Roses appear to be a recurring theme in the latest remake of A Star is Born – right from the moment Bradley Cooper’s character, singer Jack, first lays eyes on Ally (played by Lady Gaga), lying on the bar of a drag club and singing Edith Piaf’s stirring La Vie en Rose.
It resulted in everyone being in awe of her, before Cooper’s directorial debut even took its first bow.
The film, which received a standing ovation in Venice, finally opened in Australian cinemas this week.
Forgive the Gaga pun, but we reckon the movie could blaze a meteoric trail to The Edge of [Oscars] Glory – though it’s not entirely flawless.
The swooning romance of the opening half is strongest, with a touch of Richard Linklater’s 1995 cult hit, Before Sunrise, as they head out on an all-night first date around Manhattan.
Taking in a boisterous cop bar, Ally is tentative and forthright in equal measure. Despite her obvious talent, she’s too insecure to stray beyond covers and sing her own songs to record bosses who she reckons are too cruel to look past her prominent nose.
No pushover, Ally comes out swinging when Jack’s bugged out by a pushy fan, necessitating a stopover in a floodlit grocery store to soothe her bruised hand with frozen peas.
Also appearing in Machete Kills, Sin City: A Dame to Kill For, American Horror Story and as herself in Muppets Most Wanted, this is Gaga’s first major lead. And she’s a knockout.
With Ally initially unsure of this instantly smitten star whisking her into his 50 Shades of Grey world of cross-country touring, soon enough, Jack’s cajoling her into joining him on stage.
A Star is Born’s music is strongest in the first half too, with the country vibe really suiting Cooper’s surprisingly melodious and melancholic delivery, and Gaga’s power behind the piano never in doubt.
But as Jack’s spiralling addiction drags him down – just as she’s on the rise – coaxed by duplicitous record boss Rez (Rafi Gavron), oddly Ally’s increasingly pop hits have none of the pizazz of Gaga’s fantastic career. They fizzle like rejected B-sides.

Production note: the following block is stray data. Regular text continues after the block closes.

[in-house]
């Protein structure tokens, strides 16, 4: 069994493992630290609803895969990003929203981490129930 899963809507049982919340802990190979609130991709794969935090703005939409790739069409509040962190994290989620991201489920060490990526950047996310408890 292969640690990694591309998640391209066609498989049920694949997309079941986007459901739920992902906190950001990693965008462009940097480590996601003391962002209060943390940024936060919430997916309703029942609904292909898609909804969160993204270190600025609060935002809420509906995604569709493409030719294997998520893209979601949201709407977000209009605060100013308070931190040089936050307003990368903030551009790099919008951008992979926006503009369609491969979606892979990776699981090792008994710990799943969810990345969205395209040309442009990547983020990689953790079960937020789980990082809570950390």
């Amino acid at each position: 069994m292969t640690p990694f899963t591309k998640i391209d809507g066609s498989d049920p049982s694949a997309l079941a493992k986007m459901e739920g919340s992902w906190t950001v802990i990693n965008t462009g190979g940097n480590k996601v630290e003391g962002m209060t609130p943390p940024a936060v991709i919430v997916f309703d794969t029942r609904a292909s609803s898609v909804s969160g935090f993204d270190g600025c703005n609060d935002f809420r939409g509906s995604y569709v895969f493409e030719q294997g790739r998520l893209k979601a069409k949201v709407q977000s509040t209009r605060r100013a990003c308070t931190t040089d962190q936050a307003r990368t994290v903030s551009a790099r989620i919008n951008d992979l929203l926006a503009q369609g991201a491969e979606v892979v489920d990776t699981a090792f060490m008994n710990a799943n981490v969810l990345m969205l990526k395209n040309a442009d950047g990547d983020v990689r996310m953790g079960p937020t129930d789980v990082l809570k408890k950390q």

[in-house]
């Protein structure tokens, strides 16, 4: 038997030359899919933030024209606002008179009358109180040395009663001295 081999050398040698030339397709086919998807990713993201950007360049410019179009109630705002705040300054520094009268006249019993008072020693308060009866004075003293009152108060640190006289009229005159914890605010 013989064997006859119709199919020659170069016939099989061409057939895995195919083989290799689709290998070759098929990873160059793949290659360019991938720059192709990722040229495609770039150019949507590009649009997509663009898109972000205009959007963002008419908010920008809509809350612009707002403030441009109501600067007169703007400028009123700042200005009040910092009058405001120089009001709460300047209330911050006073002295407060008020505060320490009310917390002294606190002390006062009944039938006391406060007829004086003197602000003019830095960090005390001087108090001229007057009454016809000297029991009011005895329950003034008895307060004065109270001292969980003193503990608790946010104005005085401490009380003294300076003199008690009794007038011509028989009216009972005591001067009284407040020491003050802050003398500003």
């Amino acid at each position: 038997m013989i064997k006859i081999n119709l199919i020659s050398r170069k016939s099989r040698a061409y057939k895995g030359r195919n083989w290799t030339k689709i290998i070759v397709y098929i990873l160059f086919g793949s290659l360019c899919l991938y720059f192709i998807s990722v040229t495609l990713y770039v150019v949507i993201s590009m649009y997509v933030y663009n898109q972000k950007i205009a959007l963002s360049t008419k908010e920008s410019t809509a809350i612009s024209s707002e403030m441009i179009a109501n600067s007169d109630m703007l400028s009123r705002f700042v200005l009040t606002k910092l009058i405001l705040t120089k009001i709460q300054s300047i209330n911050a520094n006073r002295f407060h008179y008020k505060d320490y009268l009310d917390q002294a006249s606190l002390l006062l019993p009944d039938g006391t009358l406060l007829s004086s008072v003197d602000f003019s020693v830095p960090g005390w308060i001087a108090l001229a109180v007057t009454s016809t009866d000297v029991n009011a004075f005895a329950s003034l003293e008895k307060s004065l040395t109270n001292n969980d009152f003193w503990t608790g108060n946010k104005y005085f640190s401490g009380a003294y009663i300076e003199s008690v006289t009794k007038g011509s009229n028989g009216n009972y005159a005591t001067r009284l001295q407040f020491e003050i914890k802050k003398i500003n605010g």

Barbra Streisand and Kris Kristofferson memorably moved the story into the music world after the acting focus of the 1937 original, starring Janet Gaynor and Fredric March, and the Judy Garland and James Mason remake (1954).
Interestingly, Streisand recently told The Cut she regretted giving away too much power behind the scenes.
“I wanted the character I played to be a liberated woman, and yet I stupidly gave away the title of producer and took a lesser one. I even cut certain scenes … so I would have less screen time.”
The trajectory of a doubting girl made famous by the love of a damaged man is beginning to feel a bit hoary in 2018, with female empowerment on the march.
Sure, Gaga – who just announced her engagement to music agent Christian Carino at Elle magazine’s Women in Hollywood Celebration – probably had her own doubts, but she fought hard for her achievements. This story gives the man too much agency.
Why can’t they both be stars? We’re pretty used to celebrities struggling with addiction, and isn’t it a bit iffy to suggest her career would be damaged by his alcoholism?
These niggles aren’t enough to derail the show, though, like Jack’s heinously cringeworthy embarrassment of Ally at the Grammys.
Gaga burns bright, with Cooper an able wingman to her megawatt glow.